In his book “The New Brutalism in Architecture: Ethical or Aesthetic?,” Reyner Banham establishes what he deems the semantic roots of the term 'Brutalism,' explaining that it comes from one of the " indisputable turning points in architecture, the construction of Le Corbusier's concrete masterpiece, la Unité d'habitation de Marseille. It was Corbusier's own word for raw or rough-cast concrete, "Béton brut," that made Brutalism a mainstay in architectural jargon and, in many ways, the term, as well as the architecture it described, flourished." In the book, Banham highlights the historical milestone marked by Corbusier's Unite d' Habitation and the socio-political context that shaped it. In steel-starved post-World War II Europe, exposed concrete became the go-to building material within the burgeoning Brutalist movement, which quickly defined itself by its bare-bone, rugged surfaces and dramatic, geometric shapes.
Similar to other forms of architecture, educational buildings--even though tied to certain socioeconomic and political factors--are influenced by the architectural styles of their respective time periods. Combine this with their propensity for monumentality, educational institutions the world over have turned to Brutalism to define their aesthetic and highlight their "institutionalism." In keeping with Brutalist tradition, reinforced concrete is the building material of choice, lending all manner of shapes and textures to these centers for learning.
Along with his work for the articles Brutalism and Collective Living in Europe and Europe's Brutalist Churches and Chapels, photographer Stefano Perego has also covered Brutalism as seen in educational institutions, including universities, primary and secondary schools, institutes, lyceums, and university libraries. In this article, we highlight some of these institutions from throughout Europe, namely Germany, Belgium, Italy, France, the Netherlands, and Switzerland, and the people behind them, including architects Gerd Hänska, Rolf Gutbrod, Enrico Castiglioni, Hermann Fehling, Daniel Gogel, Christoph Parade, Brigitte Parade, Walter Schrempf, Georges Adilon, Guido Canella, Michele Achilli, Daniele Brigidini, and Johannes Van den Broek, among others:
Secondary School (Hückelhoven Auditorium), Christoph Parade and Brigitte Parade
- Year: 1963-1974
- Location: Hückelhoven, Germany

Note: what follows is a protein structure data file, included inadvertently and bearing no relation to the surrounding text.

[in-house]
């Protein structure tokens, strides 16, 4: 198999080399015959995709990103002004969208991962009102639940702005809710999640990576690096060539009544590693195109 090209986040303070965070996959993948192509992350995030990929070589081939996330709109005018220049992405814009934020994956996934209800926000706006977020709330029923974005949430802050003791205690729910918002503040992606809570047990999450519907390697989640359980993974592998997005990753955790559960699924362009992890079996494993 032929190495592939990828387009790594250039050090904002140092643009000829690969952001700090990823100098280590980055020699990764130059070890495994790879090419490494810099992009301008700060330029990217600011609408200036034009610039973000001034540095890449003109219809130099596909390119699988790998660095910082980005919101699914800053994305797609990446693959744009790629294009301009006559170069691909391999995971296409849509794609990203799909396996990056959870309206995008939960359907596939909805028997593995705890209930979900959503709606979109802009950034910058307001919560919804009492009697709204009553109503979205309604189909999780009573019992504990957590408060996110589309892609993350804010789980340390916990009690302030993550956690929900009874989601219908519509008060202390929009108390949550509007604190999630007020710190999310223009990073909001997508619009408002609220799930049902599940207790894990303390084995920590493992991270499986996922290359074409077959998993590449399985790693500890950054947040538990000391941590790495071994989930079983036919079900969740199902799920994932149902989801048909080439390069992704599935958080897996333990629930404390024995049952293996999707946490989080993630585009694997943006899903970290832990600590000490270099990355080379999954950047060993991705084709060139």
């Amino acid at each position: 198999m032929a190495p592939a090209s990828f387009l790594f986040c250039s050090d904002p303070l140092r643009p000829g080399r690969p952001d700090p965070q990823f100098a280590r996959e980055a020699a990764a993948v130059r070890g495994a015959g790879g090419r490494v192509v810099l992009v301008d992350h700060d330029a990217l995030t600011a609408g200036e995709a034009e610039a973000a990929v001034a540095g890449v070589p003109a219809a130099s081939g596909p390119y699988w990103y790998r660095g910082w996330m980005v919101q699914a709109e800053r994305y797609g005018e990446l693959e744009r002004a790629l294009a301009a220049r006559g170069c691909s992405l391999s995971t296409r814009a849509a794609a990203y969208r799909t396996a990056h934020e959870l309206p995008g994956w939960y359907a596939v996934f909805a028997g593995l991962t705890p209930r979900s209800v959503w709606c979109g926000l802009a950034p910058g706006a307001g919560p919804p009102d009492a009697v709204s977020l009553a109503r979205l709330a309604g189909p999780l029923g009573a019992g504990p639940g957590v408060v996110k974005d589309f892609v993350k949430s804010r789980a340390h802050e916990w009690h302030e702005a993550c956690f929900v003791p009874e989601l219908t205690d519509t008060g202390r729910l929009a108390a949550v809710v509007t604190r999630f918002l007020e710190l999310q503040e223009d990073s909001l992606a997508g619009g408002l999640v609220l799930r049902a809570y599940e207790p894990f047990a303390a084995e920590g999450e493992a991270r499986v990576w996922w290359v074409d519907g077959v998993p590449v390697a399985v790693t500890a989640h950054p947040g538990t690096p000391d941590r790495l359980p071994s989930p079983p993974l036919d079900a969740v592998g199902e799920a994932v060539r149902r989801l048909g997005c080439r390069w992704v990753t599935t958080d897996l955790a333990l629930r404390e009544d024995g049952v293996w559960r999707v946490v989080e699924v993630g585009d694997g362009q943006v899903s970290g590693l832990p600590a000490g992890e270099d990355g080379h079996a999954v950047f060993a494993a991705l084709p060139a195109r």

University of Cologne Library, Rolf Gutbrod
- Year: 1964-1968
- Location: Cologne, Germany
Free University of Berlin Institute of Hygiene and Microbiology, Hermann Fehling and Daniel Gogel
- Year: 1966-1974
- Location: Berlin, Germany
Research Institute for Experimental Medicine, Gerd Hänska
- Year: 1969-1972
- Location: Berlin, Germany
Saarland University Canteen, Walter Schrempf and Otto Herbert Hajek
- Year: 1966-1970
- Location: Saarbrücken, Germany
Sainte-Marie Lyon Lyceum, Georges Adilon
- Year: 1976
- Location: La Verpillière, France
"Silvano Fedi" Industrial Technical Institute (Secondary School)
- Year: 1970
- Location: Pistoia, Italy
Primary School, Guido Canella, Michele Achilli, and Daniele Brigidini
- Year: 1972-1981
- Location: Pieve Emanuele, Italy
Regina Maria Adelaide de Aosta Institute
- Year: 1976
- Location: Aosta, Italy
Arturo Tosi State Scientific Lyceum, Enrico Castiglioni
- Year: 1980-1985
- Location: Busto Arsizio, Italy
Delft University of Technology Lecture Hall, Johannes Van den Broek and Jaap Bakema
- Year: 1966
- Location: Delft, Netherlands
- Check out more of Stefano Perego's work as well as his Instagram.
- See more Educational Architecture as well as more articles on Brutalist Architecture.
Stefano Perego (1984) is an architectural photographer based in Milan, Italy. He collaborates frequently with architectural studios as well as artists and is the co-author of the book SOVIET ASIA (Modern Soviet Architecture of Central Asia). His interest in architecture of the second half of the 20th century has been the focal point of his photography capturing Modernist, Brutalist, and Postmodernist works.